45 Jermyn Street
Fortnum & Mason’s triumphant flagship restaurant, 45 Jermyn St., ushers visitors into its glamorous, old-school interiors, with terracotta-red leather banquettes, rosewood tables and parquet flooring. The menu, meanwhile, is pure contemporary European, populated with the likes of game consommé and Dover sole à la meunière. The caviar trolley, offering a choice of three ‒ Iranian Beluga 000, Golden Oscietra and Siberian sturgeon ‒ with blinis, toast, new potatoes and eggs scrambled tableside, adds a dramatic flourish to a menu of perfect pre-theatre fare.
The American Bar at the centrally located Savoy is a great spot for a cocktail.
Andrew Edmunds is a long way from the sleek and style conscious restaurants that populate central London but perfect if you want to sidestep the beaten path for a cozy evening of honest, good food. Beloved by couples and theater darlings, the menus are hand written, there are candles in wine bottles on the table and a polite note to turn off cell phones. The menu, with an Irish and Mediterranean influence, is good for fish lovers and the desserts are traditionally British. The downstairs is on the cramped side so for a leisurely meal, request a table upstairs.
It is no surprise that the London outpost of New York institution Balthazar has been packed to the rafters since it opened in the heart of Theatreland, Covent Garden Piazza, in 2013. It boasts the same formula used by Keith McNally at the original: all-day brasserie dining with impeccable service, classic dishes and a buzzy, informal yet sophisticated atmosphere, appears to work equally well in London. The drinks are very special, and turning up for an early evening cocktail might help you bag an elusive table for dinner.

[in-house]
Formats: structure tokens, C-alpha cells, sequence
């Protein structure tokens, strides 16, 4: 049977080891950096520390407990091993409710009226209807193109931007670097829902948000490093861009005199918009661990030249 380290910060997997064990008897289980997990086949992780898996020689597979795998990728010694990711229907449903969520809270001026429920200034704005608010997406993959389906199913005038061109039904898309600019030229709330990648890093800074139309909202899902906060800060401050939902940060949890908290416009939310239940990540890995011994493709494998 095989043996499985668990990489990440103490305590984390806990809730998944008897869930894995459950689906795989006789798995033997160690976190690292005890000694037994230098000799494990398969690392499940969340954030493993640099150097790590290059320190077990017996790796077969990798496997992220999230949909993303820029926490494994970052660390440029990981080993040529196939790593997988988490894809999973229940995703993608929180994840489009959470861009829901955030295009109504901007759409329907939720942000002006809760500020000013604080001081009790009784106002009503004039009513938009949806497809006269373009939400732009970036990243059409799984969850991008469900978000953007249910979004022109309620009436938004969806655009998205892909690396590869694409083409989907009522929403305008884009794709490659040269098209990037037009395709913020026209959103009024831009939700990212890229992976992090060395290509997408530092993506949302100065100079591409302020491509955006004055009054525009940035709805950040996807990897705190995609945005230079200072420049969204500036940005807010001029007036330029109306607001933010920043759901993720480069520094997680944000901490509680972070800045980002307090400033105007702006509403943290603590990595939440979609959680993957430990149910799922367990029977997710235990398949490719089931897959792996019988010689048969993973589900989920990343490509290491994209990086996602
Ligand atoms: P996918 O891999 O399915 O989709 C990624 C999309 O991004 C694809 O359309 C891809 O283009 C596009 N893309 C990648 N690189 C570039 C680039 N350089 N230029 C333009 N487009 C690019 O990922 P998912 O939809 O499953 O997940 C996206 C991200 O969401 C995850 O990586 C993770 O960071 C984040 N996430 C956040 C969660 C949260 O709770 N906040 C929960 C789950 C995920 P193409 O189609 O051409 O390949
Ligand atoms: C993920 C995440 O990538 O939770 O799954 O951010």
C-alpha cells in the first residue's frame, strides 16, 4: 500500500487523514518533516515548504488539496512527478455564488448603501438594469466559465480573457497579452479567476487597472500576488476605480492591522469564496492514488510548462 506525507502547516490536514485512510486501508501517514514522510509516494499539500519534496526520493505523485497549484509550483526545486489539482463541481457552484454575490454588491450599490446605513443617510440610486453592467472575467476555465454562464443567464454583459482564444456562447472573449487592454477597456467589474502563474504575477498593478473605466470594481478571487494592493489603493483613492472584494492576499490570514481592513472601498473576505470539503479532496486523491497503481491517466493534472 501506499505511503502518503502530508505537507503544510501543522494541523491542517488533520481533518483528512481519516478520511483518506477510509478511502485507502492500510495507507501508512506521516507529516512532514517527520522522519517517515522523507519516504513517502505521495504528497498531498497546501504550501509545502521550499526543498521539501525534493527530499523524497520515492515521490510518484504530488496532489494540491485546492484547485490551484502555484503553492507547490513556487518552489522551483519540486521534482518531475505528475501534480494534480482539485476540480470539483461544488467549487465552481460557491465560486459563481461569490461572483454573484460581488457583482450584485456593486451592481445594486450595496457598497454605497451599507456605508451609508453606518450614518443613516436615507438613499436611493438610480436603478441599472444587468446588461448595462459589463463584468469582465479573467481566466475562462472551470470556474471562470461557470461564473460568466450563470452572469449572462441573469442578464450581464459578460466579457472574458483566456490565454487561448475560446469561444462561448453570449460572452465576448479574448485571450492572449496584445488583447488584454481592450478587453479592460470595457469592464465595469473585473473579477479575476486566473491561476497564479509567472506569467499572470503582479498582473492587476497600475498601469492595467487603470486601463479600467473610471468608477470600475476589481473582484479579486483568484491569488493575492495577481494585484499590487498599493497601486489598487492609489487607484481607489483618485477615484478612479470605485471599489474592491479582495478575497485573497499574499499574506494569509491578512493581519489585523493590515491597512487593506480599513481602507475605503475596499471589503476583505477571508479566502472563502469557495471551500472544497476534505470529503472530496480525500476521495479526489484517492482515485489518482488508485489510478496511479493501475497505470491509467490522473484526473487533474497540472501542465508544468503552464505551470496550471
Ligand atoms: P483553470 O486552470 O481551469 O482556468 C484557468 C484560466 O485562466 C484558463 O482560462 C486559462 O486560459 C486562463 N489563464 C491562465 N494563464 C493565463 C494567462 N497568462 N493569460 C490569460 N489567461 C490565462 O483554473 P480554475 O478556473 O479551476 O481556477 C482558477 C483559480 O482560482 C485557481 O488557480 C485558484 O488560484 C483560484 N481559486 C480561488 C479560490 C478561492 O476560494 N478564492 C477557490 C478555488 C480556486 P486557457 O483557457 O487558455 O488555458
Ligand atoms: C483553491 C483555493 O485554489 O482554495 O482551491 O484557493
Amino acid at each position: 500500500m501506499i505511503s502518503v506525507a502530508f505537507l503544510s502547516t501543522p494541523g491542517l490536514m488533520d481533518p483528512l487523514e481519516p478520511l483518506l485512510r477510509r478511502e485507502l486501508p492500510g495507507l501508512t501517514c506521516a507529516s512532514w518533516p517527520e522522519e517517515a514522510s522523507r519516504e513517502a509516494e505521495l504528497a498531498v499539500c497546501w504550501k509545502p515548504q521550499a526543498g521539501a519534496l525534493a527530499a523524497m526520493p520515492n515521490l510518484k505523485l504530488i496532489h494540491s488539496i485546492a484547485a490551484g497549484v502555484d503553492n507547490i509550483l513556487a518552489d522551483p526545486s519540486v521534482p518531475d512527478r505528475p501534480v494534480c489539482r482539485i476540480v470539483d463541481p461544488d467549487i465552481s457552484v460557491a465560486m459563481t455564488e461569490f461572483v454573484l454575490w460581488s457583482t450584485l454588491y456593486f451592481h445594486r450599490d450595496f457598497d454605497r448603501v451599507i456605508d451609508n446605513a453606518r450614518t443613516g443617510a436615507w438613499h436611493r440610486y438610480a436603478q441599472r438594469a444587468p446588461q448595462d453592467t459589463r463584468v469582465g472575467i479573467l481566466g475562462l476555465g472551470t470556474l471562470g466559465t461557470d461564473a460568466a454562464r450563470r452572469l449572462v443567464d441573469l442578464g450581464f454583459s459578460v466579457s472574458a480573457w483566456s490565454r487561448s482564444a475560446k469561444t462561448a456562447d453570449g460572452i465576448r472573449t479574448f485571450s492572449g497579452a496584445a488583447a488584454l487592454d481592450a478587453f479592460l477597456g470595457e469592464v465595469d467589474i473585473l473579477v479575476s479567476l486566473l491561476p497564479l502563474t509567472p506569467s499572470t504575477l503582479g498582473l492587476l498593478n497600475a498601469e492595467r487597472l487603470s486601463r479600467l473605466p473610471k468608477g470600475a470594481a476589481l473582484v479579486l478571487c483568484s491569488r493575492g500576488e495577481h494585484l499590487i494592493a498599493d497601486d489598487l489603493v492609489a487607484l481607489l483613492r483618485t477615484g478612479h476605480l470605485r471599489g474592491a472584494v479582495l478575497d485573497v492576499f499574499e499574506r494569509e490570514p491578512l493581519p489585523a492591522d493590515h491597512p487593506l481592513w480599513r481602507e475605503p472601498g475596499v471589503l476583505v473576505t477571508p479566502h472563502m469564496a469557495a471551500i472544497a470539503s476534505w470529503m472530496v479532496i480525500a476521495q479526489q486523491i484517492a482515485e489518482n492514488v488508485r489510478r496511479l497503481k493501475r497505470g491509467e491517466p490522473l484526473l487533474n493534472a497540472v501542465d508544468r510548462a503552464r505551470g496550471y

Much of the former staff of mainstay club Annabel’s runs Bellamy’s, which opened in 2004. Purported to be one of the few London restaurant where the Queen has in fact dined, it features French cuisine and a chic, brasserie-style décor.
Berners Tavern became an instant hot spot when it opened in Ian Schrager's London Edition hotel. The dining room manages to mix historical bones (a fabulous plasterwork ceiling) and traditions (a veritable gallery of paintings—211 to be exact) with modern touches like glass windows on to the kitchen and bar tables with leather barrel chairs that are perfect for single diners or a cozy drink for two. Star chef Jason Atherton (of Little Social and Social Eating House fame) presides in the kitchen and turns out scrumptious updated English fare like Jersey royal potato and wild garlic soup with Dorset snails, foie gras and morels; crispy rock shrimp roll and chips and chargrilled Dingley Dell pork chop, braised chicory, pickled plum purée and turnips. Of course, there is a whole section of grass-fed British beef to be served with sides like triple cooked chips, minted peas and butter and purple sprouting broccoli.